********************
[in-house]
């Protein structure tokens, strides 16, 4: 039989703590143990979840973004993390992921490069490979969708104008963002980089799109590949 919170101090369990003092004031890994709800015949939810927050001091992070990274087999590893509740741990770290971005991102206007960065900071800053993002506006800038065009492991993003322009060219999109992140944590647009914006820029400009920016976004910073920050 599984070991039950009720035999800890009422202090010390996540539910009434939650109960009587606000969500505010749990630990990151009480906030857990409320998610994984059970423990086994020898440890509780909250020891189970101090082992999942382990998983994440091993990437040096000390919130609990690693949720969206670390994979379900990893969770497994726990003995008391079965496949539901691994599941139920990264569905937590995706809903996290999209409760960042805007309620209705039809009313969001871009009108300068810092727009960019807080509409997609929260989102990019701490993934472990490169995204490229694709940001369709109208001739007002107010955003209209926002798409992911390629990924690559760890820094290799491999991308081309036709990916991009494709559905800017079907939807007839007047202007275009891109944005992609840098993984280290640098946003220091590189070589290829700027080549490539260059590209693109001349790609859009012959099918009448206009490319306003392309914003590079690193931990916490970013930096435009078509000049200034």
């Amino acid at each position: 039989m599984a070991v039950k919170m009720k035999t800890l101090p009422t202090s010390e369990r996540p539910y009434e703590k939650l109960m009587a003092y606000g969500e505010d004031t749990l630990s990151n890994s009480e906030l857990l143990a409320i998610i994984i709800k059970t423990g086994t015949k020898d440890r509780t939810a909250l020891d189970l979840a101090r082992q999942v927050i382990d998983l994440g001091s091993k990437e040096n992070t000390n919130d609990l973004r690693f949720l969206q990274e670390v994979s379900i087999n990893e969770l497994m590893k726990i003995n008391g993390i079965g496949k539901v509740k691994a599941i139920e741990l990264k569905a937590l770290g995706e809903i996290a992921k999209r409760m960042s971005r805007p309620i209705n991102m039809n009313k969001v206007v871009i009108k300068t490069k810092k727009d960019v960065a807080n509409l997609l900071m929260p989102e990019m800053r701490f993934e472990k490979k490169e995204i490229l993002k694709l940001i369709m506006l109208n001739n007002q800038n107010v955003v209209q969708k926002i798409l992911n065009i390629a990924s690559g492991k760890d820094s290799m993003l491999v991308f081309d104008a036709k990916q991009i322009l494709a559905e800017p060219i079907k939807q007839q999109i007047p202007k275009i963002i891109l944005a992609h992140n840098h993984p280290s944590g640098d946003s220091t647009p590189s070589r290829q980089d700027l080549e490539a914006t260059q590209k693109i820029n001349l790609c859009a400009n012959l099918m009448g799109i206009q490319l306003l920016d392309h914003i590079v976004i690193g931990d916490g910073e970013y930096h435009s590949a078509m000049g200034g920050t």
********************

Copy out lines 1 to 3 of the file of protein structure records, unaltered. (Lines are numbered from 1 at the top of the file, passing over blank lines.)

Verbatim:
[in-house]
């Protein structure tokens, strides 16, 4: 039989703590143990979840973004993390992921490069490979969708104008963002980089799109590949 919170101090369990003092004031890994709800015949939810927050001091992070990274087999590893509740741990770290971005991102206007960065900071800053993002506006800038065009492991993003322009060219999109992140944590647009914006820029400009920016976004910073920050 599984070991039950009720035999800890009422202090010390996540539910009434939650109960009587606000969500505010749990630990990151009480906030857990409320998610994984059970423990086994020898440890509780909250020891189970101090082992999942382990998983994440091993990437040096000390919130609990690693949720969206670390994979379900990893969770497994726990003995008391079965496949539901691994599941139920990264569905937590995706809903996290999209409760960042805007309620209705039809009313969001871009009108300068810092727009960019807080509409997609929260989102990019701490993934472990490169995204490229694709940001369709109208001739007002107010955003209209926002798409992911390629990924690559760890820094290799491999991308081309036709990916991009494709559905800017079907939807007839007047202007275009891109944005992609840098993984280290640098946003220091590189070589290829700027080549490539260059590209693109001349790609859009012959099918009448206009490319306003392309914003590079690193931990916490970013930096435009078509000049200034």
């Amino acid at each position: 039989m599984a070991v039950k919170m009720k035999t800890l101090p009422t202090s010390e369990r996540p539910y009434e703590k939650l109960m009587a003092y606000g969500e505010d004031t749990l630990s990151n890994s009480e906030l857990l143990a409320i998610i994984i709800k059970t423990g086994t015949k020898d440890r509780t939810a909250l020891d189970l979840a101090r082992q999942v927050i382990d998983l994440g001091s091993k990437e040096n992070t000390n919130d609990l973004r690693f949720l969206q990274e670390v994979s379900i087999n990893e969770l497994m590893k726990i003995n008391g993390i079965g496949k539901v509740k691994a599941i139920e741990l990264k569905a937590l770290g995706e809903i996290a992921k999209r409760m960042s971005r805007p309620i209705n991102m039809n009313k969001v206007v871009i009108k300068t490069k810092k727009d960019v960065a807080n509409l997609l900071m929260p989102e990019m800053r701490f993934e472990k490979k490169e995204i490229l993002k694709l940001i369709m506006l109208n001739n007002q800038n107010v955003v209209q969708k926002i798409l992911n065009i390629a990924s690559g492991k760890d820094s290799m993003l491999v991308f081309d104008a036709k990916q991009i322009l494709a559905e800017p060219i079907k939807q007839q999109i007047p202007k275009i963002i891109l944005a992609h992140n840098h993984p280290s944590g640098d946003s220091t647009p590189s070589r290829q980089d700027l080549e490539a914006t260059q590209k693109i820029n001349l790609c859009a400009n012959l099918m009448g799109i206009q490319l306003l920016d392309h914003i590079v976004i690193g931990d916490g910073e970013y930096h435009s590949a078509m000049g200034g920050t």